Homemade Butterfinger Candy Bars

Are you, too, a fan of Butterfinger Candies with their crunchy, almost “splintery” peanut butter toffee goodness surrounded by thick chocolate?  I ate more than my adult weight in Butterfingers during my childhood, but that’s a post better left unwritten in favor of providing you with the recipe for how to make them yourself.

Butterfingers are a simple candy to make, but the Weather Gods must be in your favor providing a day with low humidity (under 60%). This recipe of mine makes a candy that is a dead-ringer for the original Nestle’s creation…but without their chemicals and additives that allow them to exist on the shelf for years….

Butterfinger Candy Bars

(Yields about 96 miniature candy bars)

1/3 cup light corn syrup

1/3 cup water

1 cup granulated sugar

1 cup peanut butter

Spray Vegetable Oil (Pam, etc.) for keeping the knife lubricated in scoring

1 Pound of Tempered Semi-Sweet Chocolate for dipping

First begin by greasing a 12-by-17-inch jelly roll pan (with 1-inch sides) with safflower, vegetable or canola oil. Place the pan into a slightly warm oven to warm the pan while making the candy. (Don’t allow the pan to become hot, only barely warm to give you more time to spread and score the candy later.)

In a heavy 2-quart saucepan, combine the corn syrup and water, stirring well to combine. Place over medium-low heat and add the sugar. Cook the mixture, stirring constantly, until it is clear and then stirring often until it reaches a full boil. Clip on your calibrated candy thermometer, raise the heat to medium-high and continue to cook – without stirring – until the mixture reaches 310 degrees (F). During this cooking period, should sugar crystals form above the boiling line, carefully wipe away using a damp pastry brush, but be careful not to touch the boiling mixture. Rinse the pastry brush well – and make certain to blot-dry the brush well – between each swipe.

Remove your pan from the warming oven and place on your work surface.

Remove the candy from heat and add the peanut butter, stirring to blend completely using a clean wooden spoon. Working quickly, pour the mixture onto your well-greased jelly roll pan, and spread as evenly as possible. Score the mass with an oiled, heavy chef’s knife into 1-inch by 2-inch pieces, cutting at least half way through the candy. (The more quickly you do this, the easier and deeper your scoring will be.) It is helpful to spray the knife with cooking oil occasionally to aide the knife in scoring.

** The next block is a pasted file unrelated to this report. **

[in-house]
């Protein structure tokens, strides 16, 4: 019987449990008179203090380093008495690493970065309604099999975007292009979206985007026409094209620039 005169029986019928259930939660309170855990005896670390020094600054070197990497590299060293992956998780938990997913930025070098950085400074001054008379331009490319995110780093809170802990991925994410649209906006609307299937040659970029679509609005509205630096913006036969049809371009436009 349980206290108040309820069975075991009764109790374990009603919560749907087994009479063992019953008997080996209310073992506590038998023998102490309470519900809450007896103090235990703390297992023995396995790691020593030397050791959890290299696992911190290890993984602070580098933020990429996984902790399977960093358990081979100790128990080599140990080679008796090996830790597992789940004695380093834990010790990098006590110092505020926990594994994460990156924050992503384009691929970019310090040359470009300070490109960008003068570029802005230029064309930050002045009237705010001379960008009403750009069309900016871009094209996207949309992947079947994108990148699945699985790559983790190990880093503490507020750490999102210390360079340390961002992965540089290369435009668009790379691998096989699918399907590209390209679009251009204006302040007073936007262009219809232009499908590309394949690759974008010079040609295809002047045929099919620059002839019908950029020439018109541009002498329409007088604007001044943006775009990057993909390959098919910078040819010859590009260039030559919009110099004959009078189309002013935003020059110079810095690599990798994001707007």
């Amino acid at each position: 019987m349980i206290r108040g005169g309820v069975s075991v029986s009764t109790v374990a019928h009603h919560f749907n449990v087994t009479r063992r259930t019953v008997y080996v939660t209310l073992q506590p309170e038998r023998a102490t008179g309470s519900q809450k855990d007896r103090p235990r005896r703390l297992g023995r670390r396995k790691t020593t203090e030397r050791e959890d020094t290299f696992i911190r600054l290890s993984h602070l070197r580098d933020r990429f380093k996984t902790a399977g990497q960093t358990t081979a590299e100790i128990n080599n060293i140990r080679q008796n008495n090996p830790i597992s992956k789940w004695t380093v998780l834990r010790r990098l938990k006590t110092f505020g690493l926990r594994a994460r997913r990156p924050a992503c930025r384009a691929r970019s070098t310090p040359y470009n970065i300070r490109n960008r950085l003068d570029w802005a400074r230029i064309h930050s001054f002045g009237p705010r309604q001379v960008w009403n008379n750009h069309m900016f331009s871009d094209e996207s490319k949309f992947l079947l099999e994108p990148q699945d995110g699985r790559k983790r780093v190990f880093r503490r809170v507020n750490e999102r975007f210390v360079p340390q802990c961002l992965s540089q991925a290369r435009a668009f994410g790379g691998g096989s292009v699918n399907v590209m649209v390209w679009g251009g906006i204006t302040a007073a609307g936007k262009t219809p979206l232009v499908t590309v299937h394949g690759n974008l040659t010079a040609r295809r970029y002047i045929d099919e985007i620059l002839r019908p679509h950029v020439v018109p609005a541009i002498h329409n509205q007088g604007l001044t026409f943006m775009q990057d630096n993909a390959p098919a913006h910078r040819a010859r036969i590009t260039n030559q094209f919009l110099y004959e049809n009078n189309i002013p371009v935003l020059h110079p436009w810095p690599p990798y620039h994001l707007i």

Allow the scored mixture to cool at room temperature about 2 hours. When cool and hard, complete cutting the scored pieces using a sharp, heavy knife (I like to use my Chinese cleaver here) and break into individual pieces.

Place the cut candies into the refrigerator while you temper your dipping chocolate and allow to chill for 15 to 30 minutes. Remove the candies from the fridge and dip each piece into the chocolate, then place on parchment paper to allow the chocolate to harden completely (About 3 hours).

Note: You can add a certain flair to the candy by taking a clean dinner fork and touching the tops of each freshly dipped piece raising lines of “peaks” (akin to meringue peaks). Just use the back of the fork laid parallel to the chocolate cops, touch, lift and slightly pull to one side. Looks pretty snazzy….

Store on waxed-paper sheets in an airtight container for up to two weeks.

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~ by eheavenlygads on November 5, 2007.

25 Responses to “Homemade Butterfinger Candy Bars”

  1. I have a recipe for peanut brittle that is just like the freshest butterfinger bar you ever tasted. Crumbly & flaky. Will humidity cause it to become hard and chewy? Why no soda in your recipe? I made several perfect batches and now can’t make one to save my soul. We’ve had rain and/or very overcast every time I make a bad batch. Is there a connection?

    SpinningSugar: Thank you for your comment, bsweet! Let me try and answer your questions: